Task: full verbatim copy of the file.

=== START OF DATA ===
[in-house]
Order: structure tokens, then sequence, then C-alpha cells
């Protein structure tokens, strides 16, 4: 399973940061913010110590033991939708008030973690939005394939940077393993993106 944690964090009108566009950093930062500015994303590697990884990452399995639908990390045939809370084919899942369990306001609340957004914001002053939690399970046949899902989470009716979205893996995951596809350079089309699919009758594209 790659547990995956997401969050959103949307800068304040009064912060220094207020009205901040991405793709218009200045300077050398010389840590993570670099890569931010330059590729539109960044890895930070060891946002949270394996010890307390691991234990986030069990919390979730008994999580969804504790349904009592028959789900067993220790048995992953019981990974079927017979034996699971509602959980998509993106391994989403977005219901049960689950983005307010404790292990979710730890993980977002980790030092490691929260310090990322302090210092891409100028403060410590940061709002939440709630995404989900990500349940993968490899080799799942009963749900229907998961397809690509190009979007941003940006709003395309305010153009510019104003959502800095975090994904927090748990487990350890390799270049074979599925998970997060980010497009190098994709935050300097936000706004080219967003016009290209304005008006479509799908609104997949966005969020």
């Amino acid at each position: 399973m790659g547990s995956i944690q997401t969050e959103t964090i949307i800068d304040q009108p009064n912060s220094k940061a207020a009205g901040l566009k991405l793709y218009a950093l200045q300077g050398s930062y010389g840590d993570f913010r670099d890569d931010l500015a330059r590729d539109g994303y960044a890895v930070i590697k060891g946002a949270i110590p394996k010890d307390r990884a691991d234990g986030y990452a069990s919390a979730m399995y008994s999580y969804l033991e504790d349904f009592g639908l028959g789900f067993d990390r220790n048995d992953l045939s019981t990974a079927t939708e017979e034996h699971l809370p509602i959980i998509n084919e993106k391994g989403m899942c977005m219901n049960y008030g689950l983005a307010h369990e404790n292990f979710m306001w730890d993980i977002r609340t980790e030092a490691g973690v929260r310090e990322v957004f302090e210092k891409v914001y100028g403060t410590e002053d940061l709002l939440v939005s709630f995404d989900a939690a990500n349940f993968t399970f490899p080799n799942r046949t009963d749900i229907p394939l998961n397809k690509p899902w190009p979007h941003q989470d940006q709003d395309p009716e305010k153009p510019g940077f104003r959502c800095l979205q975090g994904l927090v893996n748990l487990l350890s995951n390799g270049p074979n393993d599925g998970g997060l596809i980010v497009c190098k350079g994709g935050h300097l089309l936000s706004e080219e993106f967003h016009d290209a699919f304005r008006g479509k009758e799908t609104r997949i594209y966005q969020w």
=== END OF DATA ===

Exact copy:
[in-house]
Order: structure tokens, then sequence, then C-alpha cells
């Protein structure tokens, strides 16, 4: 399973940061913010110590033991939708008030973690939005394939940077393993993106 944690964090009108566009950093930062500015994303590697990884990452399995639908990390045939809370084919899942369990306001609340957004914001002053939690399970046949899902989470009716979205893996995951596809350079089309699919009758594209 790659547990995956997401969050959103949307800068304040009064912060220094207020009205901040991405793709218009200045300077050398010389840590993570670099890569931010330059590729539109960044890895930070060891946002949270394996010890307390691991234990986030069990919390979730008994999580969804504790349904009592028959789900067993220790048995992953019981990974079927017979034996699971509602959980998509993106391994989403977005219901049960689950983005307010404790292990979710730890993980977002980790030092490691929260310090990322302090210092891409100028403060410590940061709002939440709630995404989900990500349940993968490899080799799942009963749900229907998961397809690509190009979007941003940006709003395309305010153009510019104003959502800095975090994904927090748990487990350890390799270049074979599925998970997060980010497009190098994709935050300097936000706004080219967003016009290209304005008006479509799908609104997949966005969020």
């Amino acid at each position: 399973m790659g547990s995956i944690q997401t969050e959103t964090i949307i800068d304040q009108p009064n912060s220094k940061a207020a009205g901040l566009k991405l793709y218009a950093l200045q300077g050398s930062y010389g840590d993570f913010r670099d890569d931010l500015a330059r590729d539109g994303y960044a890895v930070i590697k060891g946002a949270i110590p394996k010890d307390r990884a691991d234990g986030y990452a069990s919390a979730m399995y008994s999580y969804l033991e504790d349904f009592g639908l028959g789900f067993d990390r220790n048995d992953l045939s019981t990974a079927t939708e017979e034996h699971l809370p509602i959980i998509n084919e993106k391994g989403m899942c977005m219901n049960y008030g689950l983005a307010h369990e404790n292990f979710m306001w730890d993980i977002r609340t980790e030092a490691g973690v929260r310090e990322v957004f302090e210092k891409v914001y100028g403060t410590e002053d940061l709002l939440v939005s709630f995404d989900a939690a990500n349940f993968t399970f490899p080799n799942r046949t009963d749900i229907p394939l998961n397809k690509p899902w190009p979007h941003q989470d940006q709003d395309p009716e305010k153009p510019g940077f104003r959502c800095l979205q975090g994904l927090v893996n748990l487990l350890s995951n390799g270049p074979n393993d599925g998970g997060l596809i980010v497009c190098k350079g994709g935050h300097l089309l936000s706004e080219e993106f967003h016009d290209a699919f304005r008006g479509k009758e799908t609104r997949i594209y966005q969020w």